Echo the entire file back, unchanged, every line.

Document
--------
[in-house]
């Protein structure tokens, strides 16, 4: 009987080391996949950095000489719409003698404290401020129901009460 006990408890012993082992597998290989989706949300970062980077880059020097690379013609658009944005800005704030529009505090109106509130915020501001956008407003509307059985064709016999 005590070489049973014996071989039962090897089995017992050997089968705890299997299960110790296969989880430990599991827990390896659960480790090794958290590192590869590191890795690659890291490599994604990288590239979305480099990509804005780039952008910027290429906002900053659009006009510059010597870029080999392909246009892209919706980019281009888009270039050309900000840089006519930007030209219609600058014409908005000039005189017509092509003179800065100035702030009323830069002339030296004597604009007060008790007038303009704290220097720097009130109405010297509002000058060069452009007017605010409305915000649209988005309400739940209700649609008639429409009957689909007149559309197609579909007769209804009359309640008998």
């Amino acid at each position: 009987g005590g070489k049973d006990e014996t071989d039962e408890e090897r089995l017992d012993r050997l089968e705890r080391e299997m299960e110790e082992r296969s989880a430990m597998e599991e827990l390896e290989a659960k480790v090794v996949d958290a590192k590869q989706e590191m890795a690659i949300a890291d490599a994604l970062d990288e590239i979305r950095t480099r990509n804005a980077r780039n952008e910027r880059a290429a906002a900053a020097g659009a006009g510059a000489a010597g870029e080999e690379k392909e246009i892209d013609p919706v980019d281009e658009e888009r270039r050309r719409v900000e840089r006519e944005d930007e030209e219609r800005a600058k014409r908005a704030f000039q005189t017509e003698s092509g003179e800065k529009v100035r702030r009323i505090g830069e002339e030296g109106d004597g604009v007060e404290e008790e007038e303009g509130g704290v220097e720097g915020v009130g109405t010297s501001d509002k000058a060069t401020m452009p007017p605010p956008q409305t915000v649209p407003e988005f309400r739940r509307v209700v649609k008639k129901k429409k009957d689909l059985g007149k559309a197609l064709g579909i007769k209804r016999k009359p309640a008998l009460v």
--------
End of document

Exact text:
[in-house]
């Protein structure tokens, strides 16, 4: 009987080391996949950095000489719409003698404290401020129901009460 006990408890012993082992597998290989989706949300970062980077880059020097690379013609658009944005800005704030529009505090109106509130915020501001956008407003509307059985064709016999 005590070489049973014996071989039962090897089995017992050997089968705890299997299960110790296969989880430990599991827990390896659960480790090794958290590192590869590191890795690659890291490599994604990288590239979305480099990509804005780039952008910027290429906002900053659009006009510059010597870029080999392909246009892209919706980019281009888009270039050309900000840089006519930007030209219609600058014409908005000039005189017509092509003179800065100035702030009323830069002339030296004597604009007060008790007038303009704290220097720097009130109405010297509002000058060069452009007017605010409305915000649209988005309400739940209700649609008639429409009957689909007149559309197609579909007769209804009359309640008998």
């Amino acid at each position: 009987g005590g070489k049973d006990e014996t071989d039962e408890e090897r089995l017992d012993r050997l089968e705890r080391e299997m299960e110790e082992r296969s989880a430990m597998e599991e827990l390896e290989a659960k480790v090794v996949d958290a590192k590869q989706e590191m890795a690659i949300a890291d490599a994604l970062d990288e590239i979305r950095t480099r990509n804005a980077r780039n952008e910027r880059a290429a906002a900053a020097g659009a006009g510059a000489a010597g870029e080999e690379k392909e246009i892209d013609p919706v980019d281009e658009e888009r270039r050309r719409v900000e840089r006519e944005d930007e030209e219609r800005a600058k014409r908005a704030f000039q005189t017509e003698s092509g003179e800065k529009v100035r702030r009323i505090g830069e002339e030296g109106d004597g604009v007060e404290e008790e007038e303009g509130g704290v220097e720097g915020v009130g109405t010297s501001d509002k000058a060069t401020m452009p007017p605010p956008q409305t915000v649209p407003e988005f309400r739940r509307v209700v649609k008639k129901k429409k009957d689909l059985g007149k559309a197609l064709g579909i007769k209804r016999k009359p309640a008998l009460v």